Cultural differences often mean that humour does not really travel, but this has not stopped New Zealand funny men Taika Waititi and Jemaine Clement from doing very well for themselves in America.
Doors started opening after their 2014 cult comedy What We Do In The Shadows, an indie mockumentary about squabbling vampire flatmates in Wellington that they wrote, directed and starred in based on a 2005 short film they made.
Waititi, 43, eventually went on to direct Marvel's Thor: Ragnarok (2017), a critical and commercial success that was more comedy-heavy than most superhero films. And Clement, 45, snagged roles in the animated hit Moana (2016) and the quirky X-Men spin-off show Legion (2017 to present).
The pair are joining forces again as executive producers on the What We Do In The Shadows comedy series premiering on Thursday at 10pm on FX (Singtel TV Channel 310, StarHub TV Channel 507).
At a Los Angeles press day earlier this year, the two - who once performed together as comedy duo The Humourbeasts - spoke to The Straits Times about New Zealand's filmmaking scene as well as its distinctive sense of humour.
Despite a population of less than five million, their country punches above its weight in Hollywood, supplying a steady stream of talent, such as director Peter Jackson as well as actors including Russell Crowe and Anna Paquin.
Clement says many of these success stories get their start because of the conducive environment for film-making back home.
"In New Zealand, films are mostly government-funded, so it's very encouraging to work on film," says the actor, who co-created another comedy series for American television, Flight Of The Conchords (2007 to 2009), about the misadventures of two Kiwi musicians in New York.
As a film-maker, Waititi began in New Zealand cinema as well, making films such as the coming-of-age comedy Boy (2010), which broke box-office records there.
But he demurs on the question of whether Kiwis have done unusually well in Hollywood. "Well, there's not a lot of us. But per capita, I guess, a lot of us are doing well," he says with a laugh.
When it comes to making American audiences laugh, Clement believes having a different sensibility is a bonus.
"I think one thing is that New Zealand comedy, at least with our friends, is about emotions, while American comedy tends to be about manners, and so Americans find it quite unusual that we talk about emotions so much.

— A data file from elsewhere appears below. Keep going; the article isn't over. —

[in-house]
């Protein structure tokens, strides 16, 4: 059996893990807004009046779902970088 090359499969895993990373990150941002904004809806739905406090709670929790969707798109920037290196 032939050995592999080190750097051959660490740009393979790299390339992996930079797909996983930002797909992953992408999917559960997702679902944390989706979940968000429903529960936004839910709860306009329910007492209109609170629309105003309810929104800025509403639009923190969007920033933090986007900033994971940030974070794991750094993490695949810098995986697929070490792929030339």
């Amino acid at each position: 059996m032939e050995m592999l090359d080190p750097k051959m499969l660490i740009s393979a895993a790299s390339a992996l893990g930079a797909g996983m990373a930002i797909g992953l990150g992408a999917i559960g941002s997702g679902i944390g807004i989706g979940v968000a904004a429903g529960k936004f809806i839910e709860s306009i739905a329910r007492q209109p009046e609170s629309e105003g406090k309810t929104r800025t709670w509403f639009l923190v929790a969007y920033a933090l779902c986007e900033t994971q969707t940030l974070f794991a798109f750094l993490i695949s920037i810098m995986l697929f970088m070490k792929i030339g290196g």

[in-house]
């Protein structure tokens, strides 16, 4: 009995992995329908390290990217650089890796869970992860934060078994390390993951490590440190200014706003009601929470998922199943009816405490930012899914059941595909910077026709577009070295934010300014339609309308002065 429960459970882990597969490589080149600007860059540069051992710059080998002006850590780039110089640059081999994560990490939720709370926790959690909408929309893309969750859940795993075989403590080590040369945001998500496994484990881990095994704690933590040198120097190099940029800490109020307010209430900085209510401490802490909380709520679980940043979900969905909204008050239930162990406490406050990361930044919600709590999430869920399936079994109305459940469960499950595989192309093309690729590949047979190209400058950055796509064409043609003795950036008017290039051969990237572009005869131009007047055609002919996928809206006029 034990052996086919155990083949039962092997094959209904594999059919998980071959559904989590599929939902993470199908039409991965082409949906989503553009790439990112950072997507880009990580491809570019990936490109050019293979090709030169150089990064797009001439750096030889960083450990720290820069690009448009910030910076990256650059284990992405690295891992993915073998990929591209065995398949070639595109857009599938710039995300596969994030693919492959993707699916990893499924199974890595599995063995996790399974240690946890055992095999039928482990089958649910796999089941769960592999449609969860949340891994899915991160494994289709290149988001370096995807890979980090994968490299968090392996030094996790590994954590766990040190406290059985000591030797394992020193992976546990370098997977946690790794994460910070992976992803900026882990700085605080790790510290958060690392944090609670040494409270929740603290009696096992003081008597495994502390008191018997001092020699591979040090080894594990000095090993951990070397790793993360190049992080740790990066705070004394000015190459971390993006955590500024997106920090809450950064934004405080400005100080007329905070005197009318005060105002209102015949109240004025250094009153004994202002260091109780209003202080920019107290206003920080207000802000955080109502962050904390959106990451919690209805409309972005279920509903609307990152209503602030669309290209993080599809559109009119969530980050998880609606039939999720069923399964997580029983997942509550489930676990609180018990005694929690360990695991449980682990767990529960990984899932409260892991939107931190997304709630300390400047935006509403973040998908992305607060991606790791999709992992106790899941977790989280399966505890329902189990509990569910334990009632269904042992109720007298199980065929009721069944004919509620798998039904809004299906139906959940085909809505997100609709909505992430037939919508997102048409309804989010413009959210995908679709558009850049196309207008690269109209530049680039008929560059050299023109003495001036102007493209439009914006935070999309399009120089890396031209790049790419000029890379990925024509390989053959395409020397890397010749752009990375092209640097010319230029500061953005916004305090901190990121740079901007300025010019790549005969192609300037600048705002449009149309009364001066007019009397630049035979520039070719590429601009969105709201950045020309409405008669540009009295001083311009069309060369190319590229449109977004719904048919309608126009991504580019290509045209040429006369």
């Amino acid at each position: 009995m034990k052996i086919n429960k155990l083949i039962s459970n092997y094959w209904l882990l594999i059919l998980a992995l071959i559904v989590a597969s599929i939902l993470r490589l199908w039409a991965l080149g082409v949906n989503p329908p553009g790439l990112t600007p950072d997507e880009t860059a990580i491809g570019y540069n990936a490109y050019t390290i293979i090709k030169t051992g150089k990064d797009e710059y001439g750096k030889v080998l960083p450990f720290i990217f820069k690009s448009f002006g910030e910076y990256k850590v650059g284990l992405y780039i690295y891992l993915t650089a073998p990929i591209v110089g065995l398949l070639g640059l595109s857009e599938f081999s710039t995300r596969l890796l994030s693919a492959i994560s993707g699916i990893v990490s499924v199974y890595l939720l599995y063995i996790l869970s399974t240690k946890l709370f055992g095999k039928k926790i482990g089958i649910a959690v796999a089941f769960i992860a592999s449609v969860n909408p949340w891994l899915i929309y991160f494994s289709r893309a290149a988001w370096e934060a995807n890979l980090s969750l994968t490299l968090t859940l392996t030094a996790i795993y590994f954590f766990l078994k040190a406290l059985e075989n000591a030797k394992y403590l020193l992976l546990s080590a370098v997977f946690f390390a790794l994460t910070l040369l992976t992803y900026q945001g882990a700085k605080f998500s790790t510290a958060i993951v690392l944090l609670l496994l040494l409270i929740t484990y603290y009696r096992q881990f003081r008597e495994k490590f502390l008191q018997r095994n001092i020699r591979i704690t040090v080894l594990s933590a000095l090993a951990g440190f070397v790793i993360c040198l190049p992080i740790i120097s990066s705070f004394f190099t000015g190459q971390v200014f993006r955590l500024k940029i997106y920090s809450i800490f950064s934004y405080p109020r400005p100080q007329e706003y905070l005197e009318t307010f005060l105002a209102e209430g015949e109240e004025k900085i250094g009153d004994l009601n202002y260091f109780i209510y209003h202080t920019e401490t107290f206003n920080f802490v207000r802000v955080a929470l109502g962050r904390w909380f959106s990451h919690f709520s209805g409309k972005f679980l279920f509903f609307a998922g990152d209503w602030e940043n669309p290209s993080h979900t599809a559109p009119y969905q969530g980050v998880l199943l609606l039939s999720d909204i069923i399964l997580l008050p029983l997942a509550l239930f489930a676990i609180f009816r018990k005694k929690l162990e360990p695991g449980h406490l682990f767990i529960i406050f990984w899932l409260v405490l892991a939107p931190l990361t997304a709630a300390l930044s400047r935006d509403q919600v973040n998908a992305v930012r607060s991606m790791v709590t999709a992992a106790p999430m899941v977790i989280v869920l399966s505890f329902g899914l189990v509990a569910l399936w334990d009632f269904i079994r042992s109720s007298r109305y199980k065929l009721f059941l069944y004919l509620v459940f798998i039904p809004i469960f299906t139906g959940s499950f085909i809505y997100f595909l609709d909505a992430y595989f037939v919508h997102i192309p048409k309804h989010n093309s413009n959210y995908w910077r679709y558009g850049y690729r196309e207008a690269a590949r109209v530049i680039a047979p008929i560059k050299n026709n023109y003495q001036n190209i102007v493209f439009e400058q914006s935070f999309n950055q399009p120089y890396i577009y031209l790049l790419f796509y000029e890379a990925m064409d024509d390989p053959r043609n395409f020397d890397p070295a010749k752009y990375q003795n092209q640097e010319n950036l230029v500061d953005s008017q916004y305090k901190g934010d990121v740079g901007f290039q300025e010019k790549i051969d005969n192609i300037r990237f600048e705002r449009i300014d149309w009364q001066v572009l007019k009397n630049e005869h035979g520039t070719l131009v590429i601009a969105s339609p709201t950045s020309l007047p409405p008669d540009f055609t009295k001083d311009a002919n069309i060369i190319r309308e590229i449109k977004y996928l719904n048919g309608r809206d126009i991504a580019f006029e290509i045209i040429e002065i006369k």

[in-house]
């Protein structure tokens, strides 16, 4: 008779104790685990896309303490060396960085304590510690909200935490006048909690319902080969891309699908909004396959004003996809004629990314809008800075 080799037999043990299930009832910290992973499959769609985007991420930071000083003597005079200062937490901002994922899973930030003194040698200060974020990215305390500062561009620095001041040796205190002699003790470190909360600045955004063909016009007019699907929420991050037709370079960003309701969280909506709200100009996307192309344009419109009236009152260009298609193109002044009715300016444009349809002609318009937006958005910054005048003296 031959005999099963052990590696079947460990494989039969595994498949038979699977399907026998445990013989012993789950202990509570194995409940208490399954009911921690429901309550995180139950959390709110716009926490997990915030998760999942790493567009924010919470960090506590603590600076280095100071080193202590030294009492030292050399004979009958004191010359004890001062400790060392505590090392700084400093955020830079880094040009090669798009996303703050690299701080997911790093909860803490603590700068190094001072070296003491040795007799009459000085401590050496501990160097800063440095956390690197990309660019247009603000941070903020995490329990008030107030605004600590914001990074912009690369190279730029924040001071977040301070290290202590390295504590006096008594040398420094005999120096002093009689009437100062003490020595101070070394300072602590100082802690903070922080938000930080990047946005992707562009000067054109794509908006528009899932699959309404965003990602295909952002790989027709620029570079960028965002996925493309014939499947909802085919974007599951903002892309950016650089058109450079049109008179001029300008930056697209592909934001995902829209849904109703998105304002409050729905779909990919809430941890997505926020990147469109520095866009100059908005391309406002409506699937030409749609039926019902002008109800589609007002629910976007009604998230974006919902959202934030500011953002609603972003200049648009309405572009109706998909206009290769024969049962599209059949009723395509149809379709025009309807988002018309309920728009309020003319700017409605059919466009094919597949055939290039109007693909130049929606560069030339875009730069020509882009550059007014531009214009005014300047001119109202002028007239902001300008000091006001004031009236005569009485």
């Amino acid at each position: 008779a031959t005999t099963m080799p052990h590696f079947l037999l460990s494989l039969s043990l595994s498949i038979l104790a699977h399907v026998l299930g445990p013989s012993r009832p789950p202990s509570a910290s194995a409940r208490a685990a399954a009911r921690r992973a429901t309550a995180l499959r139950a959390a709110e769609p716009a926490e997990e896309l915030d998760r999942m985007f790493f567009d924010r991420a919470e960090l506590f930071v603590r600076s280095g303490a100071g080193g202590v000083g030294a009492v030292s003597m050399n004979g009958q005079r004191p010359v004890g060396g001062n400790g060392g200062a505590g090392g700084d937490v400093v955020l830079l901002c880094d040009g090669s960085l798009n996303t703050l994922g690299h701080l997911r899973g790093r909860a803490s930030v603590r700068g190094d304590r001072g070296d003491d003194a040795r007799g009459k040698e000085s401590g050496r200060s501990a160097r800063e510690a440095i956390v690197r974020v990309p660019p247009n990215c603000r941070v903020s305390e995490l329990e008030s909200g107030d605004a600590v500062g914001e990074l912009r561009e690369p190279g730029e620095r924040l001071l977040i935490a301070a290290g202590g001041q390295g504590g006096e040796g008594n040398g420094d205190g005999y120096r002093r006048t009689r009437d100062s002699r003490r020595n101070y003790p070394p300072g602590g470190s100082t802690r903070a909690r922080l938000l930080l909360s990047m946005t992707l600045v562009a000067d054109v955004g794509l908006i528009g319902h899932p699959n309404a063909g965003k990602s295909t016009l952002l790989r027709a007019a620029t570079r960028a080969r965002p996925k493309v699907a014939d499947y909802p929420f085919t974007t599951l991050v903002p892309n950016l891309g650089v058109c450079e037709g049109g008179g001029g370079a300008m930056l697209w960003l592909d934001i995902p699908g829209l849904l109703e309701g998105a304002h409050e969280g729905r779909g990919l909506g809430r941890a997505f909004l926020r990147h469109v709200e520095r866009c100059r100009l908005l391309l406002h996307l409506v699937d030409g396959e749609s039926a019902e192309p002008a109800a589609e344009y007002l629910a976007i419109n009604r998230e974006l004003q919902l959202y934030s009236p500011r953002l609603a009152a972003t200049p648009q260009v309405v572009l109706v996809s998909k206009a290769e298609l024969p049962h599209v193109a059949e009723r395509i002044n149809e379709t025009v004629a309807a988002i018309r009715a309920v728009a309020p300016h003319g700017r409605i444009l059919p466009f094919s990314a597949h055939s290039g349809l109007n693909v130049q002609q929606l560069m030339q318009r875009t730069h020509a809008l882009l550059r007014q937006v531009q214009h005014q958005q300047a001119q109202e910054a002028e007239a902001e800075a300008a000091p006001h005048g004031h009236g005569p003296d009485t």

"It's something to do with the fact that in New Zealand, people don't really express their emotions that much, so it's funny for us to watch people doing that.
"But in America, there's no problem with that, so it's not something that comes up in their comedy - it's more something you see in drama."
Waititi and Clement bring that sensibility to the What We Do In The Shadows series, which borrows elements from the film, but has its own storyline and characters.
Set on New York's Staten Island instead of New Zealand, Kayvan Novak, Matt Berry and Natasia Demetriou play three new bickering vampire roommates, but the producers hint that Clement and Waititi may make cameos as their characters from the film.
Also making an appearance are more exotic species of vampire, including one inspired by Chinese folklore.
Waititi and Clement say they are sending up the vampire genre because they think it is a little cheesy - and also because they have a longstanding affection for it.
This is why they drew on classic old vampire movies as well as contemporary ones such as The Lost Boys (1987), Interview With A Vampire (1994) and Underworld (2003), says Waititi.
And while they want to make viewers laugh, they also want to ground the stories "so audiences can come and be connected to them", he adds.
Thus, the "vampires represent anyone who lives on the margins - immigrants, homosexuals or those little subcultures at school that are bullied".
The comedy comes from the idea that while they are immortal and powerful, vampires can be just as flawed, petty and lame as everyone else, he adds. "Human nature is such that if you were to live forever, we're too lazy to do anything with that time and we always put stuff off. Because that's what we're like."
• What We Do In The Shadows premieres on Thursday at 10pm on FX (Singtel TV Channel 310, StarHub TV Channel 507).